iPhone and the high non-iPhone mobile tariffs

Apple‘s iPhone is widely hailed as a must-have for most mobile operators, so much so that some go to quite some lengths to get the phone on their networks just to stop haemorrhaging of high-value customers.

There seems to be an un-talked-about¬†additional benefit to mobile operators from the rise of iPhone – higher ARPUs on non-iPhone plans than they’d otherwise get.

The iPhone Tide

As visible in the graph above, after taking out the retail cost of the phones, the monthly cost of an iPhone contract is consistently lower than that of the relatively no-risk SIM-Only plans. As a comparison, the similar ex-phone monthly cost of a Samsung Galaxy S3 is also higher than that for an iPhone on both EE and Vodafone (though surprisingly lower on O2 and 3’s networks¬†Note 4-G).

It appears that the operators are giving up margins in the device (compared to pure hardware sellers like Amazon or Curry’s Note 4-F) and/or margins in monthly tariffs (compared to SIM-Only plans) to ensure the iPhone users stay with them. Add in the higher network traffic from iPhone owners (as frequently reported in media Note 5), and higher risk (compared to no-hardware SIM-Only plans) and it seems that the operators are killing the very reason they want iPhone owners so desperately on their network – higher revenue realisation.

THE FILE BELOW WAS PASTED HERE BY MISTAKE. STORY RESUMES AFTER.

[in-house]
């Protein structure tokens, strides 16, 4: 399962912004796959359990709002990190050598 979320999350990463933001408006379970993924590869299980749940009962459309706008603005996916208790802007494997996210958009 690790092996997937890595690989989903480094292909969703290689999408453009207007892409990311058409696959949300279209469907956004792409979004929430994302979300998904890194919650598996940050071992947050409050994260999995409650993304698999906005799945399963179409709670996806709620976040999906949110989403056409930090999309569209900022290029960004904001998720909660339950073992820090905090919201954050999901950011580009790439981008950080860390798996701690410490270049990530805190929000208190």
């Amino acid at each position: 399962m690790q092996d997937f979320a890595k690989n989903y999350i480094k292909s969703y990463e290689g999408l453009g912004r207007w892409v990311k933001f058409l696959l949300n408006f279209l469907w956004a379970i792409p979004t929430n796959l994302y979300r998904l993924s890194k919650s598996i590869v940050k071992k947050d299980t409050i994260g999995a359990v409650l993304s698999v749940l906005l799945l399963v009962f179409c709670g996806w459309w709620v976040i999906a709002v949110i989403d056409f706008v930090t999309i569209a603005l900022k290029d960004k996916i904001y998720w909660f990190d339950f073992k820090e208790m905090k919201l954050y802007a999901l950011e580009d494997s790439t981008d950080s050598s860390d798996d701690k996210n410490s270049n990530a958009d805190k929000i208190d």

My guess is that something else is happening. Instead of a SIM-Only plan being a baseline price, of sorts, and iPhone plans being built upon it to at least recover the phone subsidy, it’s the other way around. Operators have set the ex-phone monthly cost of an iPhone contract at the baseline figure – the minimum revenue realisation they want from a pay-monthly customer. Then, they’ve built all other phone and SIM-Only plans on top of that baseline figure.

This ensures that instead of haemorrhaging on iPhone contracts, and making normal profits on all other contracts, the operators now get to make normal profits on iPhone contracts and above-normal profits on all other contracts.

Thus, the cost of an iPhone contract acts as a high tide raising all the other contract prices along with it, resulting in higher ARPUs for operators than would have been possible in a non-iPhone scenario. Obviously, the telcos must love the iPhone Note 6.

 


Continue reading iPhone and the high non-iPhone mobile tariffs

Regulators’ Decision Function

Telecom companies lash out at EU fiber proposal
(Click image for full article)

Reading this news piece got me thinking: What is the best, single point decision function for regulators?

  • maximise consumer benefit,
  • maximise domestic employment and investment opportunities, or
  • help develop national champions who can grow and compete globally

Each has its pros and cons, and they all tend to be in conflict with each other.

Currently most regulators, like the one in news above, seem to prioritise consumer benefit, followed by local investment and employment opportunities wherever possible.

But, is that the best option? If not, which one of the above should a regulator chose to maximise? (Or, in what order should a regulator prioritise them?)

Continue reading Regulators’ Decision Function